Here's Why Your Skincare Should Be Cold-Pressed, Like Your Green Juice
Keeping up with the surge of "cure-all" wellness fads is a job in and of itself. In our column Wellness Inspector, we do the work for you, closely examining these trends to see if they're worth your hard-earned pennies—or whether they're just hype.
Skincare can be confusing. With so many products, ingredients, and philosophies available at an arm's reach, it's easy to feel overwhelmed and out of touch. That's not to mention the vague and sometimes misleading buzzwords that companies use to market themselves, such as words like "clean," "green," and "natural."
The latest beauty buzzword to enter the chat is "cold-pressed." Every month it seems like there are more and more cold-pressed skincare products hitting the market. That begs the question: what does the term "cold-pressed" actually mean? And why do some people say that cold-pressed products are better for the skin? We turned to the experts to find out everything there is to know about this skincare trend.
What does "cold-pressed" mean?
According to Suzanne LeRoux, green beauty expert and founder of One Love Organics, cold-pressing refers to an ingredient extraction process. "Cold-pressing is a mechanical process in which oils, butters, and extracts are extracted without heat or minimal heat and/or no chemical intervention," she says. "The raw plant material is typically pressed to extract the oil, in rotating circular presses at a temperature of around 120 degrees Fahrenheit."
Vicki Engsall, green beauty expert and founder of The Jojoba Company, is intimately familiar with the cold-pressing process since that's the method her company uses when producing its jojoba products. "When a bean or a seed or a nut is cold-pressed, a mechanical crusher or expeller compresses the ingredient until its oil is released and then it is filtered and bottled," she explains.
What kind of ingredients are usually cold-pressed for skincare?
"Cold-pressed usually refers to plant-based ingredients in skincare like plant oils, extracts, and butters," LeRoux says. This explains why it's common to see cold-pressed ingredients in skincare products from brands who market themselves as "clean," "green," or something similar. "Most people think of olive oil when they think of cold-pressing, but so many ingredients in skincare are cold-pressed including our own jojoba from our farm," Engsall says. "Some other ingredients that are normally cold-pressed are ingredients sourced from nuts, seeds, beans, or even flowers such as rosehip, sunflower, macadamia oil, Argan oil, and so many more."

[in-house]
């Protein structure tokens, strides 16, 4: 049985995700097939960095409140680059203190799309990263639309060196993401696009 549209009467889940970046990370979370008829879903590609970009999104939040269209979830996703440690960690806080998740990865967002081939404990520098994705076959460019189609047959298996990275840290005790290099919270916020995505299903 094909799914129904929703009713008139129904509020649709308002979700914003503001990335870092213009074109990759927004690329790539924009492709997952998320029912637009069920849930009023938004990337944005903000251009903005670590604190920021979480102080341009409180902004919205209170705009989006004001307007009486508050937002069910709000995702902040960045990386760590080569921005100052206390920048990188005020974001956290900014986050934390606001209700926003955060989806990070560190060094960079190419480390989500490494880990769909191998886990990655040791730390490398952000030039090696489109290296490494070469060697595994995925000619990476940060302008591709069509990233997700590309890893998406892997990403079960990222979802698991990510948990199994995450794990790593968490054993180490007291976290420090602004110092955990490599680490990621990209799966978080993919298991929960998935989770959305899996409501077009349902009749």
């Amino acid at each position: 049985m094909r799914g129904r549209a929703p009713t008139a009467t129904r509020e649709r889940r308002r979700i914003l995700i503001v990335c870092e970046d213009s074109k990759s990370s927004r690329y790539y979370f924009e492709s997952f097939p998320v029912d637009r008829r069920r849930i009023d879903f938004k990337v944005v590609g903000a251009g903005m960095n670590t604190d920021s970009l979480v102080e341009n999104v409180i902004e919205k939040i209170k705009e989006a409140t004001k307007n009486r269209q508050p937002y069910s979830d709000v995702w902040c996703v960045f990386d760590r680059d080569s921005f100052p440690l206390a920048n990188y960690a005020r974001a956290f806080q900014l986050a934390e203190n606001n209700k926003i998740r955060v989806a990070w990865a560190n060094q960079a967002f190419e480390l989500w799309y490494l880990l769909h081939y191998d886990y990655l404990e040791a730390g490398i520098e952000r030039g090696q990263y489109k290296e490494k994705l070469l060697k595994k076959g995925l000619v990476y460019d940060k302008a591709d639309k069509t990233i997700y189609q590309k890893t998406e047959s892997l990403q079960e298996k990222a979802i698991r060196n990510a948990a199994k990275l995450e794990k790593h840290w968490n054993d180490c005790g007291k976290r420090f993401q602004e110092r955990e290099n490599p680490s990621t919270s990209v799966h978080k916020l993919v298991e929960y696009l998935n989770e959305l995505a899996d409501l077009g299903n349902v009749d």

Are cold-pressed ingredients better for the skin?
Cold-pressing isn't the only ingredient extraction method—companies can also use heat and/or chemicals to get the job done. However, according to cosmetic chemist Ron Robinson of BeautyStat, using these methods could "degrade/oxidize the nutrients and render them less pure." The idea, then, is that cold-pressing provides the most nutrient-rich results. "Cold-pressed skincare might be more nutrient-dense and therefore provide additional skincare benefits," he says.
Take it from LeRoux, who says, "plant oils, butters, some essential oils—like citrus—and extracts like rosehip are the best when cold-pressed because this method allows the vitamins, minerals, and phyto-nutrients to remain intact. Heat can cause the delicate molecules within the oils to break down and degrade, which can minimize the oil's skin benefits. Because of the increased heat, the oil loses some of the essential nutrients during extraction."
Engsall says that heat and chemical extraction result in larger amounts of oil and require less effort, money, and material. However, if you want to get the most nutrient-rich result, cold-pressing is the way to go. "Oils which are cold-pressed have increased antioxidant capacity and more antioxidants like vitamins A, C, and E, which means more protection and prevention for the skin. It also protects the natural preservatives in the oils, such as tocopherol, and increases stability in the oils, which means they have a naturally longer shelf life and can often go without synthetic preservatives. Cold-pressing delivers a pure, potent, highly effective oil."
Now that you understand cold-pressed skincare, here are some of the best products on the market: